The Core Beliefs Behind our Product at Tettra

Building software without a set of guiding principles is risky business. Product design is all about tradeoffs, so it’s critical to have underlying principles that help you make tough decisions.

Should we prioritize simplicity or depth of understanding? What behaviors do we want to amplify? Which should we discourage?

Having an opinion on the state of the problem you’re solving can be the difference between building a tool that’s critical to how someone runs their business or something that’s just “nice-to-have”.

Our company Tettra just had it’s first birthday, so we’ve been spending some time reflecting on the core principles that motivate everything we do. We started with why we started Tettra, and decided to publish these principles to help us stay accountable to ourselves and our customers.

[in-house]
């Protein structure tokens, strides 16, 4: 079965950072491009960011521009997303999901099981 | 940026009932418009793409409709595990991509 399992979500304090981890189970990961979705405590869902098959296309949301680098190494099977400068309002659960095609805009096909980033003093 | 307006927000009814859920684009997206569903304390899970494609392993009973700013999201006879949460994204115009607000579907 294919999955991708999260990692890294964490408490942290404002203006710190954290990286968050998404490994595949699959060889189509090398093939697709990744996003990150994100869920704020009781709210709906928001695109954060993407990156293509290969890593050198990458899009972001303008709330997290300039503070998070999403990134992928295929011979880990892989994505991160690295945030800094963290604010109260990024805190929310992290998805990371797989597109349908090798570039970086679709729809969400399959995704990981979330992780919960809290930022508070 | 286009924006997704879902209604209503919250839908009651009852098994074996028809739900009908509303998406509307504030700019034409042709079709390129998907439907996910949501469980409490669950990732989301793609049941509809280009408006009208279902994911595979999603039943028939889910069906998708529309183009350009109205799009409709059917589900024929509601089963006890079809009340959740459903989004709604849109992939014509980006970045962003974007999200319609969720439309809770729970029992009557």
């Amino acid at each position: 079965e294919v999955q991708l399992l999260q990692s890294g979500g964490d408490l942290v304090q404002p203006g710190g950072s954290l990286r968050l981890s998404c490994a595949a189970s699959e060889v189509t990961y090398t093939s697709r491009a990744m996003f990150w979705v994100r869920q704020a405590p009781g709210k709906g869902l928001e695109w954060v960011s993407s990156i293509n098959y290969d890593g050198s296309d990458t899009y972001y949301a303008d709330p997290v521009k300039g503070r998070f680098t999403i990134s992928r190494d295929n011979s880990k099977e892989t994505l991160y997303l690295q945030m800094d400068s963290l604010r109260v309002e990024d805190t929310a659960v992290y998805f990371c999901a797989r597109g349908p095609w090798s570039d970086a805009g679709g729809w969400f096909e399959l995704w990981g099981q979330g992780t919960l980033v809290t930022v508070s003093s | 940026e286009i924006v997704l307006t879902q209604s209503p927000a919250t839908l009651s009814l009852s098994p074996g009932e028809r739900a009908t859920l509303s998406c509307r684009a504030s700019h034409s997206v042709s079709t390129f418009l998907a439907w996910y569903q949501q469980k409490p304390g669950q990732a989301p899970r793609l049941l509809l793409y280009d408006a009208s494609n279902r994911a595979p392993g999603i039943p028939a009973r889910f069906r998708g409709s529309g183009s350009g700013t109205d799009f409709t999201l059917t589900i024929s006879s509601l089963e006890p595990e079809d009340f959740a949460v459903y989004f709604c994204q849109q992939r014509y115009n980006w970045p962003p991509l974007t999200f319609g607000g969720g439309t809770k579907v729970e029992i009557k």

We’ve spent the past year observing how software is changing and talking one-on-one with hundreds of customers and prospects to come up with this set of core principles. These principles guide how we build our product at Tettra every day.

Open by default

Information shared inside a company should be open by default. Too many tools are private by default, which promotes secrecy and “need-to-know” communication.

Trust your teammates

Teams often have asymmetry of information. This means that most of the knowledge is held in just a few people’s heads. We think teams should operate with information symmetry and trust teammates with information.

Give everyone a voice

Instead of information always flowing top down from management, we believe that ideas, knowledge, and strategy should flow in both directions, from the CEO to the newest intern.

Work happens in context

When someone has to a job to do, they shouldn’t have to log into four different systems to do it. We believe tools are most useful when they can be accessed when and where you need it.

“Business software” is still software

Building software for businesses doesn’t give you a pass on making things clunky, ugly, and painful to use. The software you use at work should be as excellent as what you use at home.


This list will most likely evolve over time, but this is how we see the world at the moment. If you have feedback or comments, I’d love to hear them!

photo from Sergey Zolkin